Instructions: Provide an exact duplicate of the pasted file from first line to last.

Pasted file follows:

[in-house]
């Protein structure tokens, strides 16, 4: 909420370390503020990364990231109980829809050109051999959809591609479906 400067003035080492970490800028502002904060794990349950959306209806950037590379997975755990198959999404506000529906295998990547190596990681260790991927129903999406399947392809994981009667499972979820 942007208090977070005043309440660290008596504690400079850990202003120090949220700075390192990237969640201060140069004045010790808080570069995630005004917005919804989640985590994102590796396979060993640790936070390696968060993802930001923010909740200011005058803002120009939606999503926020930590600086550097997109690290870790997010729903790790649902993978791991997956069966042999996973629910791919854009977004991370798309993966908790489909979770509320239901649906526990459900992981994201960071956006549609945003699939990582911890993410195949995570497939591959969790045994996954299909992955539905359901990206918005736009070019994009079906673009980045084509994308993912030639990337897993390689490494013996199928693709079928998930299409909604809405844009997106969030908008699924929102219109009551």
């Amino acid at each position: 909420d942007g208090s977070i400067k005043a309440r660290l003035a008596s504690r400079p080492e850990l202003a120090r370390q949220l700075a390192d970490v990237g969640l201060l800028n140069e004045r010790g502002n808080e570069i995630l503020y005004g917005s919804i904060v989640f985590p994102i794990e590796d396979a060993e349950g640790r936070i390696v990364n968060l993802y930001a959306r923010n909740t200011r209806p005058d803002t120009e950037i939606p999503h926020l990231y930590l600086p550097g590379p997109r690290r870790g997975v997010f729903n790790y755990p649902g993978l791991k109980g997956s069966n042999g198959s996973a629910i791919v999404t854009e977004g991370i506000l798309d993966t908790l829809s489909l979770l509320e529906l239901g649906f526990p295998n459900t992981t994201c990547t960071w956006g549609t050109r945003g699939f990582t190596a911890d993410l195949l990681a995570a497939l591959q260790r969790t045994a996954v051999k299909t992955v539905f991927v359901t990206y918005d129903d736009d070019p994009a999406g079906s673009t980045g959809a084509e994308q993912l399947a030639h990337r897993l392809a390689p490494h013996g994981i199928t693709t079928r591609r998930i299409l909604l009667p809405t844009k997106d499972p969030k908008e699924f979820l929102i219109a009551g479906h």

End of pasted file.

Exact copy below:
[in-house]
């Protein structure tokens, strides 16, 4: 909420370390503020990364990231109980829809050109051999959809591609479906 400067003035080492970490800028502002904060794990349950959306209806950037590379997975755990198959999404506000529906295998990547190596990681260790991927129903999406399947392809994981009667499972979820 942007208090977070005043309440660290008596504690400079850990202003120090949220700075390192990237969640201060140069004045010790808080570069995630005004917005919804989640985590994102590796396979060993640790936070390696968060993802930001923010909740200011005058803002120009939606999503926020930590600086550097997109690290870790997010729903790790649902993978791991997956069966042999996973629910791919854009977004991370798309993966908790489909979770509320239901649906526990459900992981994201960071956006549609945003699939990582911890993410195949995570497939591959969790045994996954299909992955539905359901990206918005736009070019994009079906673009980045084509994308993912030639990337897993390689490494013996199928693709079928998930299409909604809405844009997106969030908008699924929102219109009551």
């Amino acid at each position: 909420d942007g208090s977070i400067k005043a309440r660290l003035a008596s504690r400079p080492e850990l202003a120090r370390q949220l700075a390192d970490v990237g969640l201060l800028n140069e004045r010790g502002n808080e570069i995630l503020y005004g917005s919804i904060v989640f985590p994102i794990e590796d396979a060993e349950g640790r936070i390696v990364n968060l993802y930001a959306r923010n909740t200011r209806p005058d803002t120009e950037i939606p999503h926020l990231y930590l600086p550097g590379p997109r690290r870790g997975v997010f729903n790790y755990p649902g993978l791991k109980g997956s069966n042999g198959s996973a629910i791919v999404t854009e977004g991370i506000l798309d993966t908790l829809s489909l979770l509320e529906l239901g649906f526990p295998n459900t992981t994201c990547t960071w956006g549609t050109r945003g699939f990582t190596a911890d993410l195949l990681a995570a497939l591959q260790r969790t045994a996954v051999k299909t992955v539905f991927v359901t990206y918005d129903d736009d070019p994009a999406g079906s673009t980045g959809a084509e994308q993912l399947a030639h990337r897993l392809a390689p490494h013996g994981i199928t693709t079928r591609r998930i299409l909604l009667p809405t844009k997106d499972p969030k908008e699924f979820l929102i219109a009551g479906h």